Rose Laws with friends.
By Harrison Smith
Rose Laws stands five-feet four-inches, with red hair, glasses and a strong Southern accent she’s retained from a childhood in Tennessee. She once had thirty-six-triple-D breasts, which she lost purposely because they were too big, and a tiny waist, which she lost with age because that’s how things go. She looks and talks like a grandmother, is gracious and warm like the best grandmothers, and at age seventy-seven is, not surprisingly, a grandmother.
Tonight she is without her grandchildren, though two of her sons are with her at the Everleigh Social Club on West Randolph. The club is pretty empty this early in the evening, and most of the people who are there—just about all of whom are friends or family of Rose—are sipping the night’s signature drink, a “Gold Coast Madam” cocktail mixed specially for the occasion. Read the rest of this entry »
Architecture advocacy groups Landmarks Illinois and Preservation Chicago have spent more than a year trying to save the old Prentice Women’s Hospital in Streeterville. On Wednesday, they made it a national issue.
The National Trust for Historic Preservation named the now nearly vacant building to its list of America’s 11 Most Endangered Historic Places during a press conference and rally held just outside the building.
Both groups continue to fight for granting the building landmark status. In April, Northwestern University, the building’s longtime owner, agreed to table its demolition plans for sixty days while Chicago considers its possible status. But the Landmarks Commission deferred its vote on June 2, and now the advocates remain uncertain as to whether it will be even on the agenda for the July 7 meeting. In what he feels is a closing window of opportunity, Preservation Chicago director Jonathan Fine says the city needs to recognize the need to preserve its cultural legacy that extends inward from its most visible areas.
“Chicago, as great of a city as it is, sometimes can’t look beyond its own navel when it comes to architecture,” he says. “Two years ago we lost eight of the nine Gropius Buildings on the Michael Reese Hospital campus, and in exchange we now have a sea of taxpayer-funded mud down there. We are on the verge of making the same mistake twice. Read the rest of this entry »
When the International Museum of Surgical Sciences rolls out its newest exhibit this week, “Our Body: The Universe Within,” regular visitors will notice changes to the exhibition space, which has been newly renovated.
Max Downham, executive director of the International College of Surgeons, says that the museum “took the opportunity (of preparing the new exhibition) to renovate.” Downham mentions a cleaner, all-white color scheme, refurbished hardwood and marble floors, restored lavatories, better AC and ventilation and the replacement of fluorescents with track lighting.
Downham specifically highlights this last upgrade, since the track lights will allow for a greater degree of fidelity when viewing the exhibits, a particular advantage given that the “Our Body” displays constitute more than 200 human specimens prepared via polymer impregnation. The relatively new preservative technique, which replaces fat and water in bodies with a polymer plastic, allows for specimens to be posed in ways that best delineate anatomical systems.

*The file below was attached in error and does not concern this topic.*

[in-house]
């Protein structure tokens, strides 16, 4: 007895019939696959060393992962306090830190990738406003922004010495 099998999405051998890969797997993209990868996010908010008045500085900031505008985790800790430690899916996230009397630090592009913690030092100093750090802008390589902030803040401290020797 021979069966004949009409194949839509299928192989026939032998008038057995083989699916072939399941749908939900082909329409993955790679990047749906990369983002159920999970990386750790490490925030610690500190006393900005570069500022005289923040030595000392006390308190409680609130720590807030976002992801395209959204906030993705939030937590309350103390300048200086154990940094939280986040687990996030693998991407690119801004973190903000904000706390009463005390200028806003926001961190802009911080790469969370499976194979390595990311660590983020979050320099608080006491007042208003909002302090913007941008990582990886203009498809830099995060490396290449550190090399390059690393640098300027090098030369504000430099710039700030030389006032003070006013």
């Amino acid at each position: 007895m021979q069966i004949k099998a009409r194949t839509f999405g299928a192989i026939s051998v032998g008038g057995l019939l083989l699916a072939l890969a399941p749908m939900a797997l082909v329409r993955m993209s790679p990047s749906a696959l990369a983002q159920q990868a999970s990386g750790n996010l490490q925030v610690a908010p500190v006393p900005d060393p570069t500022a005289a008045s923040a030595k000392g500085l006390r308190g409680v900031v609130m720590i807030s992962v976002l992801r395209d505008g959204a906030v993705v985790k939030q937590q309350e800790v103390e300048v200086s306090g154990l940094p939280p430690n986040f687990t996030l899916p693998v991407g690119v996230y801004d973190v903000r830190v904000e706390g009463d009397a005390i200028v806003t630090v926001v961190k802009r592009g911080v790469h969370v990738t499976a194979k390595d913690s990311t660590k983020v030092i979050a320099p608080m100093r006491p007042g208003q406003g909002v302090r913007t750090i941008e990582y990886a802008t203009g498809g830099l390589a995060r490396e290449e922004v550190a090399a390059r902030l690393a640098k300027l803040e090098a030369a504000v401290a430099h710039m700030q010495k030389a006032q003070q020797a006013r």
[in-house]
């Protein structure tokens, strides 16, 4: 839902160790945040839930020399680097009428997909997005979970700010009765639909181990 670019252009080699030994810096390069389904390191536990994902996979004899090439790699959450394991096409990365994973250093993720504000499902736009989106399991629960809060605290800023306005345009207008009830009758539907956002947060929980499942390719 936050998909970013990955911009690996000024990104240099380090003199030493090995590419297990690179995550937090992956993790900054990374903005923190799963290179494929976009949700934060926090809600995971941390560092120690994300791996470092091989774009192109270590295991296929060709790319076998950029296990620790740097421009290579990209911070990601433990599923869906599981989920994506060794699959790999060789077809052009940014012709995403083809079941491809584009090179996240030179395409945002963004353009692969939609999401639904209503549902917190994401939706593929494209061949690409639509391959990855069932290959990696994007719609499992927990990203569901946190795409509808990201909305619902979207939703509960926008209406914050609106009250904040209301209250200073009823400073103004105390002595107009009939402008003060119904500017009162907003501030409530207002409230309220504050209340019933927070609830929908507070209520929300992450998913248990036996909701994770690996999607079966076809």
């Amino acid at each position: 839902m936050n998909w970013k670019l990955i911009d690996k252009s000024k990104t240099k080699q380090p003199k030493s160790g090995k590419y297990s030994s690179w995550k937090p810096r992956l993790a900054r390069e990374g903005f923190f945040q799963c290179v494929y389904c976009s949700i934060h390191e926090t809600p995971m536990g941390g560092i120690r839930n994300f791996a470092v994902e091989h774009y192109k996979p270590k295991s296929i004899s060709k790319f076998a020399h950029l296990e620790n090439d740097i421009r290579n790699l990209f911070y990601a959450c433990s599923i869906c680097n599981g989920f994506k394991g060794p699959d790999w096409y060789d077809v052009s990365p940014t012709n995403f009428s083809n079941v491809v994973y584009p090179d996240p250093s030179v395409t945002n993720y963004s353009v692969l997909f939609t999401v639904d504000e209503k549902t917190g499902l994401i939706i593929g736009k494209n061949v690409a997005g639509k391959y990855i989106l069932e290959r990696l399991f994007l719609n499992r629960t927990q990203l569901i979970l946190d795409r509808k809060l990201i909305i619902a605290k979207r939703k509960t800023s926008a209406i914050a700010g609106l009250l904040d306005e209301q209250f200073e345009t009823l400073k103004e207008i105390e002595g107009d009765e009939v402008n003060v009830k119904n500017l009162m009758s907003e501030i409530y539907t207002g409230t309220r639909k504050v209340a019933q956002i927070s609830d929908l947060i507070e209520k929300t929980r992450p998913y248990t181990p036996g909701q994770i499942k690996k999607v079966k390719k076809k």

Downham adds that all remodeling was done in keeping with landmark standards, an important consideration given the museum prides itself on its facility, a preserved lakefront turn-of-the-century mansion which is on national, state and municipal landmark registers. (David Wicik)
“Bill Murray is circling in the air,” a female announcer says, somewhat nonchalantly for such a one-of-a-kind statement. Murray is so high that no one can spot him, but he can see all of us. He’s sort of like God.
Chicago sure knows how to start its annual Air and Water Show: with gratuitous celebrity cameos, like Wilmette-born actor Murray dropping from the sky alongside the Army’s Golden Knights paratroopers and Gary Sinise’s Lt. Dan Band playing the smooth classics. Murray is in a complete 120 mph freefall, his bright yellow jumpsuit slowly coming into focus as his lanky body is strapped to an expert skydiver. The announcer, speaking in front of the background music of Darude’s “Sandstorm,” takes the opportunity to remind us that Murray—one malfunction away from his body hurtling towards the precipice of death—was in “Ghostbusters.”
But alas, his black and yellow parachute fires correctly, and ol’ Bill is smoothly flying over the crowd, flailing his arms and legs about in triumph. As Murray comes in for soft landing, waving politely to the masses and feigning limpness in his leg, the announcer advises us to look up at the “traffic jam in the sky.” People gasp as the sky is suddenly filled with 10 or so more paratroopers, somersaulting, twisting aimlessly, spraying pink smoke into the air. The crowd seems taken by surprise. Everyone was so fixated on watching the possible untimely death of Peter Venkman that anything short of a nuclear explosion in the middle of the lake would have gone unnoticed. (Andy Seifert)
Walking into the Newberry Library is like walking into some secret society. The Newberry Library offers a lecture every first Wednesday of the month, this day being “The Dark Side of the Universe,” with astrophysicist Rocky Kolb. The free alcohol helps.
Opera plays softly through the speakers, and a mixed crowd of college students, artists, freelance writers and graying professionals all linger by the alcohol and snacks tables. A sea of people with beers or small plastic cups of wine in hand all passionately engage in conversation over topics that range from politics to their personal theory of the universe. The lights eventually dim and Kolb takes his place at the podium.
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